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January 31, 2009

Two days, two shots

Filed under: Life with Felines, Zafiro — RICKY @ 5:20 pm
Two days, two visits to the veterinarian. Yesterday I took Atomo to the vet because he needed his follow-up leukemia vaccine (has to be administered three weeks after the first one). I have decided to get my cat's vaccines from a vet that's three blocks from my home and, for more serious issues like a full health-check or diagnosis I'll take the time to travel South and visit my first vet. Before pricking Atomo he checked his general condition like body temperature (Atomo hates that!!), internal organs and mouth. When he inspected Atomo's ear with a special lamp - something my previous vet never bothered to do - he went "Oooh! What is that?!" With a long q-tip he took samples from both of Atomo's ears and what emerged were quite large, black chunks of something. We observed that nasty stuff on a white sheet to see if it was moving or not. It didn't. So scabies were out of the question. This morning, when I returned to the vet with Zafiro - he needed his follow-up FVRCP-C vaccine - I inquired about the result of Atomo's ear exam. The vet said since they weren't parasites they're probably just Atomo's particular ear condition which tended to be unclean. He examined Zafiro's ears and they were completely clean. Hmm, it seems strange and I'll def look into that until I get a clear answer. I'll keep you updated. Stay tuned. 札幌の英語の先生、札幌のスペイン語の先生、札幌英語先生、札幌スペイン語先生、英語のブログ、BLOG、会話、英語英会話、札幌の先生、札幌先生、英語の語学スクール、スペイン語の語学スクール、札幌英会話、英会話、English teacher in Sapporo, maestra de español。
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January 30, 2009

Save a life. Adopt a shelter dog.

Filed under: Animal Rights — RICKY @ 8:44 pm
Are you thinking of getting a dog? You can adopt one here from this public dog shelter in Sapporo. Adorable dogs of all ages and types are waiting for a loving home. Don't waste your money on expensive dogs from pet stores that breed dogs for business. Spend it in a meaningful way on dogfood and toys for a dog who is now in a shelter, longing to meet that special person who will adopt him/her and provide a better life. These dogs were taken off the streets and in the shelters they survive but they're far from living the enjoyable lives they deserve. Dogs are loving and loyal companions. Adopt, don't buy. 札幌の英語の先生、札幌のスペイン語の先生、札幌英語先生、札幌スペイン語先生、英語のブログ、BLOG、会話、英語英会話、札幌の先生、札幌先生、英語の語学スクール、スペイン語の語学スクール、札幌英会話、英会話、English teacher in Sapporo, maestra de español。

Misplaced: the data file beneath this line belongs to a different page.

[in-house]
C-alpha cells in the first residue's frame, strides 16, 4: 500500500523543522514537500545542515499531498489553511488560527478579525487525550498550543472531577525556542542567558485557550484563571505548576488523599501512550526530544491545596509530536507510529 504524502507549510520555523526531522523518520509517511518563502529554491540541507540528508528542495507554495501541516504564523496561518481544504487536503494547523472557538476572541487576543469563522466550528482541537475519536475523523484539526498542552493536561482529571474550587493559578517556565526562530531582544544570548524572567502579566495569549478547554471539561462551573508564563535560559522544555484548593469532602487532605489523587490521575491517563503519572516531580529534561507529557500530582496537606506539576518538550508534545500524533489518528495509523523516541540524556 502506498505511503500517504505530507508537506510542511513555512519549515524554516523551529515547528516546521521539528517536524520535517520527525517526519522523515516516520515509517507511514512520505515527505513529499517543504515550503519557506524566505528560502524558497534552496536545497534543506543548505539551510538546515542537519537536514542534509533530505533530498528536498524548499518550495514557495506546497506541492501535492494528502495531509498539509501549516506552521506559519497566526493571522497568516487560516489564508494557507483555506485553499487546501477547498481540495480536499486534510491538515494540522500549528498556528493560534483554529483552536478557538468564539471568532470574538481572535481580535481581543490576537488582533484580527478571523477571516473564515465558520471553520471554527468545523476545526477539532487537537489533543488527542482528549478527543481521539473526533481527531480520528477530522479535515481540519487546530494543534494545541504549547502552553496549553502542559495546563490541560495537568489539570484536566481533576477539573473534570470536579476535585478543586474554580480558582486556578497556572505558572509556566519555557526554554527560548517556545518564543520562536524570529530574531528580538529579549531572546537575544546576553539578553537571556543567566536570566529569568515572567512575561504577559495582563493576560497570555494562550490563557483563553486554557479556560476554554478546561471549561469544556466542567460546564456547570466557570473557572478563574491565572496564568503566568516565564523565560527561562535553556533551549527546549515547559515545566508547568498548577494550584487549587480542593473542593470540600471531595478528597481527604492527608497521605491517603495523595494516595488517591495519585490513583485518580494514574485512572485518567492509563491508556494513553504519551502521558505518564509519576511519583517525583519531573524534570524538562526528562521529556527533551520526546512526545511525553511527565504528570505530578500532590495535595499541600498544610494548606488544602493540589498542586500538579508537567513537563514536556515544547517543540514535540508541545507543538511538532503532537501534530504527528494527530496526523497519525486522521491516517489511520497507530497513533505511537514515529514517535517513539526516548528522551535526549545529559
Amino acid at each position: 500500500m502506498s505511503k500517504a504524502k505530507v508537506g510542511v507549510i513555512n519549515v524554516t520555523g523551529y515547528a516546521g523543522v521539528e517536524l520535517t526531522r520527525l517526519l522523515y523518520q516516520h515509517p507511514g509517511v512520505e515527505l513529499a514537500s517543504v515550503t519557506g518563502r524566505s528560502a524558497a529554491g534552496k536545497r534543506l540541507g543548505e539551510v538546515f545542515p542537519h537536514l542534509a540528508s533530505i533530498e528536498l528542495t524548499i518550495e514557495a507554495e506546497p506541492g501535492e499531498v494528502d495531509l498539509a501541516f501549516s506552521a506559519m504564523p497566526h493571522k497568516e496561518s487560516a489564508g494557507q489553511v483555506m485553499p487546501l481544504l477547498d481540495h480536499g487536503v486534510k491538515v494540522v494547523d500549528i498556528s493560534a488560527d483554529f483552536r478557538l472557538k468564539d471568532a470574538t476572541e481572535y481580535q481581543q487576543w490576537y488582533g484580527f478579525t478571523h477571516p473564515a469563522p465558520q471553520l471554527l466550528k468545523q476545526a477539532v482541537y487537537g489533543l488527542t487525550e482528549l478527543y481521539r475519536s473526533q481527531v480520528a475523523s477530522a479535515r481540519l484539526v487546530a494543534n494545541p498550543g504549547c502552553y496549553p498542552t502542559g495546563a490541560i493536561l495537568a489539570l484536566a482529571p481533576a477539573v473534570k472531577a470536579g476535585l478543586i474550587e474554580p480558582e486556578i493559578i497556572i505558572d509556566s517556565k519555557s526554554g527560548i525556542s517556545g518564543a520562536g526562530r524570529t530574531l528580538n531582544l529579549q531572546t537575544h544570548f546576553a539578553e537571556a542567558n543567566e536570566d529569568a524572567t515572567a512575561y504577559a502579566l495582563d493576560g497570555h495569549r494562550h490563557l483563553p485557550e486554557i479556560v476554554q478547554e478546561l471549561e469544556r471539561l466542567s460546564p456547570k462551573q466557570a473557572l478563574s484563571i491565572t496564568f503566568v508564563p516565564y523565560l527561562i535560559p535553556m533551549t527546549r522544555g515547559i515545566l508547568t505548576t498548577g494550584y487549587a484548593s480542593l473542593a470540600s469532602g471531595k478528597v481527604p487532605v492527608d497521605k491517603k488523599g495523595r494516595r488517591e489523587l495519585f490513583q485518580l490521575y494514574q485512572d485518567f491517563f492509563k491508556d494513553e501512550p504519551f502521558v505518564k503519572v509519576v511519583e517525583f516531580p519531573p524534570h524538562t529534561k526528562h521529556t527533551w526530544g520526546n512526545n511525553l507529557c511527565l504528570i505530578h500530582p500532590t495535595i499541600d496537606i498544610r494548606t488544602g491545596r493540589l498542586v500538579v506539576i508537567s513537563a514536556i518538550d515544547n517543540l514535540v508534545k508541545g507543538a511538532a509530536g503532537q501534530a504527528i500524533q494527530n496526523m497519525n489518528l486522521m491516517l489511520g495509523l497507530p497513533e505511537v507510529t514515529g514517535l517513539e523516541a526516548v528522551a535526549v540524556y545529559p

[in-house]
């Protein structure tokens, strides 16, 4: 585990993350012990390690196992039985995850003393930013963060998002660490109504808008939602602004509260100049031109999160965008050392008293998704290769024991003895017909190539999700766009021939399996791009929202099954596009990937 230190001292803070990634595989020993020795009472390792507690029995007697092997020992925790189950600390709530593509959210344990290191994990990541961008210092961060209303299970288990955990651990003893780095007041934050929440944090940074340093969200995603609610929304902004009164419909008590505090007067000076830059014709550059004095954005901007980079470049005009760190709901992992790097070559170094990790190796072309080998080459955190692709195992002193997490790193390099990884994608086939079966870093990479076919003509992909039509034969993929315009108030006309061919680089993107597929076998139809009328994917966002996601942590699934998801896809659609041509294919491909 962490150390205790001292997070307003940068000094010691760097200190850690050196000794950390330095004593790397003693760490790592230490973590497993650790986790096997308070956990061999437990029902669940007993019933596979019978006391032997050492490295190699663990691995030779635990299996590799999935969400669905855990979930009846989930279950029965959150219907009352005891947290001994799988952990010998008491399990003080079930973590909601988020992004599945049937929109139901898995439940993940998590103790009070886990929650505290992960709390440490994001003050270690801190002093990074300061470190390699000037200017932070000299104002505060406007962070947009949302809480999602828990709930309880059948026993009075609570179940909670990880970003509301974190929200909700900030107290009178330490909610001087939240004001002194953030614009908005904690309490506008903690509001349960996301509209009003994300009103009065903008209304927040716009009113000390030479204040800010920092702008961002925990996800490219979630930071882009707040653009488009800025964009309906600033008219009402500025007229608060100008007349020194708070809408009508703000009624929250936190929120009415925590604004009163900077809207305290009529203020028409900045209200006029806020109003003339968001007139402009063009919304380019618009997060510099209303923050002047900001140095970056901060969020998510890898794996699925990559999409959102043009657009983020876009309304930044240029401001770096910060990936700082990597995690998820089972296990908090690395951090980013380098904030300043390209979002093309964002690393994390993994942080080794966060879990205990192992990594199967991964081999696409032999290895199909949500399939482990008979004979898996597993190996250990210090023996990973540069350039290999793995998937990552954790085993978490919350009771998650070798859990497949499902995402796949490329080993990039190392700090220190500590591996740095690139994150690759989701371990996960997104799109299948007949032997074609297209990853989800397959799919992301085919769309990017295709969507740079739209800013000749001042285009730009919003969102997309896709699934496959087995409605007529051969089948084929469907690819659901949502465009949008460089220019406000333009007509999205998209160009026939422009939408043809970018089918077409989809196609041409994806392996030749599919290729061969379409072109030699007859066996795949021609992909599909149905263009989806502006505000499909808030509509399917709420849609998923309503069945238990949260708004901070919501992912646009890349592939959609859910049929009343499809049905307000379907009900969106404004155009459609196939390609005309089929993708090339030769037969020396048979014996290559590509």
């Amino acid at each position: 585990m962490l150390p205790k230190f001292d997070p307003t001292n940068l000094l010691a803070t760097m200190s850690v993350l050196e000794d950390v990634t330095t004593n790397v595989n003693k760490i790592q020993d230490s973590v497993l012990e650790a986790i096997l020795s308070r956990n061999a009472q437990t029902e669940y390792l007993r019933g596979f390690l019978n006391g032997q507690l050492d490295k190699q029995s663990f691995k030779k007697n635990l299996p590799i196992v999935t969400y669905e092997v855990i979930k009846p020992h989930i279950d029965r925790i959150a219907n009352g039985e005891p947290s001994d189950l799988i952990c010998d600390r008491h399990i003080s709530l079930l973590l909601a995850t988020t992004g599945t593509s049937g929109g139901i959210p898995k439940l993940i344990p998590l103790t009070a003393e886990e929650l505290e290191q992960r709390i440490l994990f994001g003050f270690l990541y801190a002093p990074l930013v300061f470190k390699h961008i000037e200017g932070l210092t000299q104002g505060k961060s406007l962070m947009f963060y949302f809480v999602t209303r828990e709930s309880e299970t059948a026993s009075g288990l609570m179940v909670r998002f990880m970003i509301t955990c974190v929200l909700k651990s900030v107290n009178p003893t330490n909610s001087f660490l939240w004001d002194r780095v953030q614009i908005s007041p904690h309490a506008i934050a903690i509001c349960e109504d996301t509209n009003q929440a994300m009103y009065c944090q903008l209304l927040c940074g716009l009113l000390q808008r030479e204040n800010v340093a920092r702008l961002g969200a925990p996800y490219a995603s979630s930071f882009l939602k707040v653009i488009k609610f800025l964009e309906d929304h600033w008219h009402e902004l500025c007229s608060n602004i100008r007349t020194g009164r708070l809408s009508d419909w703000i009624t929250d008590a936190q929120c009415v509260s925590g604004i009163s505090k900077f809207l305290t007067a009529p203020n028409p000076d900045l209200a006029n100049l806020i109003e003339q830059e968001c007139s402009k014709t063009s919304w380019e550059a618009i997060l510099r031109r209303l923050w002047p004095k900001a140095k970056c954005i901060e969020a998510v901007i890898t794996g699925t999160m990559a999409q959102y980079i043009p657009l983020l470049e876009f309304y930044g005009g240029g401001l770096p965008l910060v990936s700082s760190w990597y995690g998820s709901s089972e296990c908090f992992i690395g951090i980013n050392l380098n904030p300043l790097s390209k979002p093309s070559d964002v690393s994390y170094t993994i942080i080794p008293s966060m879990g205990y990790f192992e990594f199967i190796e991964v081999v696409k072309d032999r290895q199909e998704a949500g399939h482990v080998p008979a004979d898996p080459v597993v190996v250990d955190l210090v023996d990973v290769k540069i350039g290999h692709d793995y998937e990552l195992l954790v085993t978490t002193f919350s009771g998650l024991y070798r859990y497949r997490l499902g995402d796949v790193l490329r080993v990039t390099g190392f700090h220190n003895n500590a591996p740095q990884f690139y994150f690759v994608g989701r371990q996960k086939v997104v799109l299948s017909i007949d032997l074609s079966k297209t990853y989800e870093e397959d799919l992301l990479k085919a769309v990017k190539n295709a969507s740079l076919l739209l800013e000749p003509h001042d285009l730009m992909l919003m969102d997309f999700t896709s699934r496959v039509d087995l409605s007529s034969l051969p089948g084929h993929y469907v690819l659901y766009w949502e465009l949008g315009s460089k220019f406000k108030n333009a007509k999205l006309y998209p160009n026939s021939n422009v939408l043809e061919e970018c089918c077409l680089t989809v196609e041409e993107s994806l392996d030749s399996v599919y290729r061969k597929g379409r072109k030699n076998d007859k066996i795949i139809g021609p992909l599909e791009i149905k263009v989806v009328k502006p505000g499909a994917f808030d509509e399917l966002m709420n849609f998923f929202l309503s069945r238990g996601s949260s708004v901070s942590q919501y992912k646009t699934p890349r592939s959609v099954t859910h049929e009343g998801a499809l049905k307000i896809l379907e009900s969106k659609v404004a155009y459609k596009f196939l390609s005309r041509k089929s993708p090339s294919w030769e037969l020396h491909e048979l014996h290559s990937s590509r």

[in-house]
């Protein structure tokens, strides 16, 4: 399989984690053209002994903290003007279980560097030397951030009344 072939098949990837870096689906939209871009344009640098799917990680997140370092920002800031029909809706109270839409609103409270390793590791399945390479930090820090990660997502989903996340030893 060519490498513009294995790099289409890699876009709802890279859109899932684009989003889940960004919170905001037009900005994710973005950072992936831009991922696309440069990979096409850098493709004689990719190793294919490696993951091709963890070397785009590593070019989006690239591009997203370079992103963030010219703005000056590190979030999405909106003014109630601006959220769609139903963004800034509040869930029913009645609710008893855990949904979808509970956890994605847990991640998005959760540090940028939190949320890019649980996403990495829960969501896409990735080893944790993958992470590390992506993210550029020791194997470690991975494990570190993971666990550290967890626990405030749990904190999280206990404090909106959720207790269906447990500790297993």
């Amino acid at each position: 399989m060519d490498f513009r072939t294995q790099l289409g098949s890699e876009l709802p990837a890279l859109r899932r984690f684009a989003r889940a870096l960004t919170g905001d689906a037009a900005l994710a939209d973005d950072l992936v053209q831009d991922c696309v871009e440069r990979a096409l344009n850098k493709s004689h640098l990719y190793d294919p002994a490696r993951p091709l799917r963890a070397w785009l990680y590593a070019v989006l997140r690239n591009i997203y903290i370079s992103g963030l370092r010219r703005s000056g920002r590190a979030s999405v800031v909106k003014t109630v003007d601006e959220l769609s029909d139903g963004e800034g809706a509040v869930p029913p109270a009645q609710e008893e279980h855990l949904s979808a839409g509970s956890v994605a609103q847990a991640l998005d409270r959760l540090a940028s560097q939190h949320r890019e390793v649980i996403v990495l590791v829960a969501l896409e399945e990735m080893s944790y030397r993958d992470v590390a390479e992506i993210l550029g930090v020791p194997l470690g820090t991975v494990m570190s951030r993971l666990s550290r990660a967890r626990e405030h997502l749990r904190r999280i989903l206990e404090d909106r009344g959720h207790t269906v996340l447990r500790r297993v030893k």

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January 29, 2009

A trip to a Japanese hot spring

Filed under: So Japanese — RICKY @ 7:04 pm
This is a typical Japanese hot spring with several tubs containing different types/temperatures of water, simple and neat. The wash-stations have stools and are the equivalent of Western showers Whenever I feel like immersing myself in Japanese culture I either go to sing karaoke or to a hot spring. I mean of course I live in Japan but going to typical places like the abovementioned intensifies the experience. What is really different from thermal waters in the US is that there they are almost exclusively located in spa hotels and the biggest difference is that we wear a bathing suit at the spa. In Japan everybody is naked as a jay bird! To be honest, it took me some time to get used to that form of nudism. These days I soak confidently - and naked - among all other onsen-goers even if the hot spring is crowded as it was the other day during my visit to a popular downtown onsen (a real one, not a sento). Actually there were so many women in that bath that in every bathtub I had to crouch, with my knees pulled to my chest, because the space was very limited. A welcome escape was - you would never guess - the sauna, for it was spacious, real spacious, and contained a large flatscreen TV! What is unique in Japan is that boys up to about eight years blithefully join their moms in the women's bath. It makes sense though. They're still kids and should be under the supervision of a parent, rather than by themselves in the men's bath. Another thing that I really appreciate is that in a Japanese hot spring we wash our bodies BEFORE entering the water. That keeps the whole experience nice and hygienic! 札幌の英語の先生、札幌のスペイン語の先生、札幌英語先生、札幌スペイン語先生、英語のブログ、BLOG、会話、英語英会話、札幌の先生、札幌先生、英語の語学スクール、スペイン語の語学スクール、札幌英会話、英会話、English teacher in Sapporo, maestra de español。
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January 26, 2009

The Chinese New Year starts today

Filed under: India & China, News & Events — RICKY @ 7:52 pm